When it comes to hops, the brewery has decided to showcase a range of newer varieties from the UK in the form of Olicana, Endeavour and the experimental CF182. Aromas of strawberry lace sweets and citrus rind lead to flavours of plum and blackberry jam, brandy-soaked cherries and hints of tropical fruits and spices.
While the flavour is delicious right now, Fuller’s has made Vintage Ale to be kept. It’s bottle conditioned and the profile will mature over time. This beer is also a potential investment as the value increases after just one year.
A 2015 Vintage Ale on the Fuller’s store, for example, will set you back £50 but you can grab the new 2021 edition for £6 a bottle. It comes in 500ml bottles in a smart presentation box.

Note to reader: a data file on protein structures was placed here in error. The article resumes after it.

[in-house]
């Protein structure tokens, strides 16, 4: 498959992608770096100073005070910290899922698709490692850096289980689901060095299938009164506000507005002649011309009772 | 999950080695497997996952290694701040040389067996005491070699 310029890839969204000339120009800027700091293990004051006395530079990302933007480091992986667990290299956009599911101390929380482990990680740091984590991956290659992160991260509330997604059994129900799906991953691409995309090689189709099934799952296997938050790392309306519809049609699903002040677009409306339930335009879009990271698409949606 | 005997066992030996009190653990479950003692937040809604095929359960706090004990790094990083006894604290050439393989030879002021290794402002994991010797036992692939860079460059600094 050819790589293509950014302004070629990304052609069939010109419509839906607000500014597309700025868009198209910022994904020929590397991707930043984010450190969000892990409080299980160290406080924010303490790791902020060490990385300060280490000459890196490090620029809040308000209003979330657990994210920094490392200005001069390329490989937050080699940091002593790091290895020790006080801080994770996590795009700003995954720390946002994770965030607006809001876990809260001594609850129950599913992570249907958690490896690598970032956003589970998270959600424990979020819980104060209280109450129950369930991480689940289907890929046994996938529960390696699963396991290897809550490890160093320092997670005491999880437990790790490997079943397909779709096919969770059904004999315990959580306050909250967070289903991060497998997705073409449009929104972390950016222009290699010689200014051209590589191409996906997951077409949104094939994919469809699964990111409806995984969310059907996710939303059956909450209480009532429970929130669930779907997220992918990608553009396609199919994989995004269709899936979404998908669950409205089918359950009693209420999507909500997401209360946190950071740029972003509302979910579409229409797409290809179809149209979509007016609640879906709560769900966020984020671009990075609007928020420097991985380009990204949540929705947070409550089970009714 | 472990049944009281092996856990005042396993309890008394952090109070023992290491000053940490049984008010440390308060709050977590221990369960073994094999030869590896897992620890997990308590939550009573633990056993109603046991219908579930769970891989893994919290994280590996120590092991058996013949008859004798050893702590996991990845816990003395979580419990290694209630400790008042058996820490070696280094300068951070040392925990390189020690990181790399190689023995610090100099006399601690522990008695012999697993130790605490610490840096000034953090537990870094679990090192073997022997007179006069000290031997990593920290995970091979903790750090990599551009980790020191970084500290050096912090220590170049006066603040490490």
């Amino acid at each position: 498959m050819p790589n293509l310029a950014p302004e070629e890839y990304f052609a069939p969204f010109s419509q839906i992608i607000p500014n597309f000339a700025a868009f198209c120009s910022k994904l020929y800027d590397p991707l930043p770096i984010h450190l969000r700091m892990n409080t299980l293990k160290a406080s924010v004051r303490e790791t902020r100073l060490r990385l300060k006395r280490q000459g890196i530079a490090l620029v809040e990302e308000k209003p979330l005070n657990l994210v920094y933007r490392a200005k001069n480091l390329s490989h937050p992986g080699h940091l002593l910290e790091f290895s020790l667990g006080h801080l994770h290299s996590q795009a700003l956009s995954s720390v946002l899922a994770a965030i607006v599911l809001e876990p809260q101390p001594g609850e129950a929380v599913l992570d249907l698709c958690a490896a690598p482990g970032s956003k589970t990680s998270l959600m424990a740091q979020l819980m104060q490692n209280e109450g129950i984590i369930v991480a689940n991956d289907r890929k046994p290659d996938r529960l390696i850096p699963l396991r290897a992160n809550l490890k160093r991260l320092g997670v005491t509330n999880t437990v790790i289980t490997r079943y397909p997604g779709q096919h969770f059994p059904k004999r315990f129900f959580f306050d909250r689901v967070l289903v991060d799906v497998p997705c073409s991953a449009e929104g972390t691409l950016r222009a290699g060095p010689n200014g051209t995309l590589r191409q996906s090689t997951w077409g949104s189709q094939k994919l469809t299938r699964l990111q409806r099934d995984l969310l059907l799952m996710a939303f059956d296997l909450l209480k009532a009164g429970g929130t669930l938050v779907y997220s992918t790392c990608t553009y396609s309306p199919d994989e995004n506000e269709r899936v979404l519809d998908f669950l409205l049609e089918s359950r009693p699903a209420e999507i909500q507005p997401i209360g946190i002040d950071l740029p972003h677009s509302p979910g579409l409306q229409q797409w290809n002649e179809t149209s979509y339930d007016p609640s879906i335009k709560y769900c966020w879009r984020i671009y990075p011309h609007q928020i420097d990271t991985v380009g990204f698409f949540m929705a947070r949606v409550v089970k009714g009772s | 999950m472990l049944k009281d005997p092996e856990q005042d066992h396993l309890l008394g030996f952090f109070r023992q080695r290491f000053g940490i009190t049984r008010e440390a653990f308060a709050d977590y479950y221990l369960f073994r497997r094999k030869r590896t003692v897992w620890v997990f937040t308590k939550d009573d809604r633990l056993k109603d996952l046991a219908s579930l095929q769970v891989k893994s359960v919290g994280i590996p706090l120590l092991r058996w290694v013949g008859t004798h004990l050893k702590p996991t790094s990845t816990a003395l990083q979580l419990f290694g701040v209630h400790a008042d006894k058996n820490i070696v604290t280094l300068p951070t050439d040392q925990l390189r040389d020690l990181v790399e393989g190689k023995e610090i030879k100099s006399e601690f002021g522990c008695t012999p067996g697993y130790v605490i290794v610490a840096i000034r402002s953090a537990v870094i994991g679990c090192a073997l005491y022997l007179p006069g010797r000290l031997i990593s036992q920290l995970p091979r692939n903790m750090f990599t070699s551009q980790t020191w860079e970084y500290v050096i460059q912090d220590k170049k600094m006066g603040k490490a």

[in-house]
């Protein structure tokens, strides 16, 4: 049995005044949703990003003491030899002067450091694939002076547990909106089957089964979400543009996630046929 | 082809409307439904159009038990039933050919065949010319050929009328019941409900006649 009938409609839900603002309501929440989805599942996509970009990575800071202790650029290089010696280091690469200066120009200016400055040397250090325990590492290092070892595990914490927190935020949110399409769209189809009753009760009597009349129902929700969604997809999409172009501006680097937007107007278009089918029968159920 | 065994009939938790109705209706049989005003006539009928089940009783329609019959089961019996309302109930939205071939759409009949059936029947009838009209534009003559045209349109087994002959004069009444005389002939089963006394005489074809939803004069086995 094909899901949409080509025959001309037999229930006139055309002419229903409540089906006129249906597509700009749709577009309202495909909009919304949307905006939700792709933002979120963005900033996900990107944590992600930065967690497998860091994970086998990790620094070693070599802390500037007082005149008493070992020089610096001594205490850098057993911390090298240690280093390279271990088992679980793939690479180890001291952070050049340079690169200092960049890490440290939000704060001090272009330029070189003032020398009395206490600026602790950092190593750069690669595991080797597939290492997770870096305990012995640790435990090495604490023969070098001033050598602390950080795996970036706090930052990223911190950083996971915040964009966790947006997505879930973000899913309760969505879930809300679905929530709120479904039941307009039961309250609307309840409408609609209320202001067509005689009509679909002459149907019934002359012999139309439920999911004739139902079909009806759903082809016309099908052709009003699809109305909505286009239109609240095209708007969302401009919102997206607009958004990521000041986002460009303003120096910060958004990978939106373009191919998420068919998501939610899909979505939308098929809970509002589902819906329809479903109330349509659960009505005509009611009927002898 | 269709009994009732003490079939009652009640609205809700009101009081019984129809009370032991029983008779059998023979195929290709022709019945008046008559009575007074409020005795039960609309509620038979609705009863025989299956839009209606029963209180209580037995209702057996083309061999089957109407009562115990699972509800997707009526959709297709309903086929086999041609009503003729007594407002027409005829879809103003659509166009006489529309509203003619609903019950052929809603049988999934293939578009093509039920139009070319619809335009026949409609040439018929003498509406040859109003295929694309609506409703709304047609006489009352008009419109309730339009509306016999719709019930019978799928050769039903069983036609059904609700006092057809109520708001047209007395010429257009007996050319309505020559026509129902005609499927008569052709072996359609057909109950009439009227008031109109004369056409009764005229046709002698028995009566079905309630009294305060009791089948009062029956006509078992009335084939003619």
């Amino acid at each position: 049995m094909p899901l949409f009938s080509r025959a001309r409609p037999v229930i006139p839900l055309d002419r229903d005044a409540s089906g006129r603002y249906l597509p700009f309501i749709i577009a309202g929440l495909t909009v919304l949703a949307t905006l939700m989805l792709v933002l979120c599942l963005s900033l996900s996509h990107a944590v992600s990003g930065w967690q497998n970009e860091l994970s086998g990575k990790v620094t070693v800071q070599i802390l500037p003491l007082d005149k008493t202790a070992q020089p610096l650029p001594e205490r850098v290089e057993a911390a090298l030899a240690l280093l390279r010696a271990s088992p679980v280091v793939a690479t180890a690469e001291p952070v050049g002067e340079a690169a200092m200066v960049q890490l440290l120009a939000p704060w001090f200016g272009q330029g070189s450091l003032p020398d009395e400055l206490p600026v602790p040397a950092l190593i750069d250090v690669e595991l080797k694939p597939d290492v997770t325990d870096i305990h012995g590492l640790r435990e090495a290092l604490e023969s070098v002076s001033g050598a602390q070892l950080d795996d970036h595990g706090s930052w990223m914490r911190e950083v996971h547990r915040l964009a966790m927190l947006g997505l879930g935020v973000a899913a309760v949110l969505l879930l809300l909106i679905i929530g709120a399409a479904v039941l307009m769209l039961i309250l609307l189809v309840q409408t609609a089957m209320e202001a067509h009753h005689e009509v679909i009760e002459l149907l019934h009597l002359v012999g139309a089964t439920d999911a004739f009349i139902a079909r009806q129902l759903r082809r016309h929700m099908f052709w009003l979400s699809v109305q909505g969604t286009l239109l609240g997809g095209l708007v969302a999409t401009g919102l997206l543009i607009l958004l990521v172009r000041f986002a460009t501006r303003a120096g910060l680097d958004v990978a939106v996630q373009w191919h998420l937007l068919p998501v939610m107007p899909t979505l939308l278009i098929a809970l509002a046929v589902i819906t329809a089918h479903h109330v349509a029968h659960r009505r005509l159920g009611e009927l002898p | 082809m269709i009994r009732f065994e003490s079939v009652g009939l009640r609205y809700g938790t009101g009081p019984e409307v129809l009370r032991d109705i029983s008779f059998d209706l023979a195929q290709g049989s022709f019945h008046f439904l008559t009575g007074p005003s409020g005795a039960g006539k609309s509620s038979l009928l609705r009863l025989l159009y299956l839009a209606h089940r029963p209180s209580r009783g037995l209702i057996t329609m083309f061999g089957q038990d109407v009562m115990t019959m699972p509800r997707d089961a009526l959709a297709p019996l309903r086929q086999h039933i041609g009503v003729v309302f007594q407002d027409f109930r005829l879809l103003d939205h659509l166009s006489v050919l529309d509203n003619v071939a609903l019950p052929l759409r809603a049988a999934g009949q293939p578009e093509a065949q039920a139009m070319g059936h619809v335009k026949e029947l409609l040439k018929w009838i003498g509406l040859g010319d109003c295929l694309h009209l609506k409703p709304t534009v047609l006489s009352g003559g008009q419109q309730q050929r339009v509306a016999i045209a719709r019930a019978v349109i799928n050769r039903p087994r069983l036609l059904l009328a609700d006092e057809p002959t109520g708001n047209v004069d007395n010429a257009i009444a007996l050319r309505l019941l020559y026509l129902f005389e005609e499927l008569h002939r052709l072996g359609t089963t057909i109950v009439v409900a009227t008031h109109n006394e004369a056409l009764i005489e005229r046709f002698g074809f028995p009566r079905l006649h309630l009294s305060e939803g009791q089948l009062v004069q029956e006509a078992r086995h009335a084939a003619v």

About the brewery
Though one of the beers, 1845, denotes when Fuller, Smith & Turner officially founded the Fuller’s brand, the site in Old Chiswick has been making beer since the 17th century.
It was in 1816 when the Griffin Brewery and emblem was acquired while it was under the ownership of Douglas and Henry Thompson. They snapped up the chance after the brewery on Liquorpond Street went under.
Innis & Gunn - Vintage
Pastore Brewing and Blending - Colazione Abbondante
From the pudding beer of last week we move to a breakfast beer for this week’s tipple. Colazione Abbondante is a mixed culture breakfast sour but you don’t have to drink it with your toast or cereal, of course.
Especially when you consider that it’s 7% abv. It’s been brewed in collaboration with Nottingham’s Neon Raptor who are no strangers to unusual sours. We love the artwork humorously depicting the respective mascots dueling over a bowl of cereal with spoons.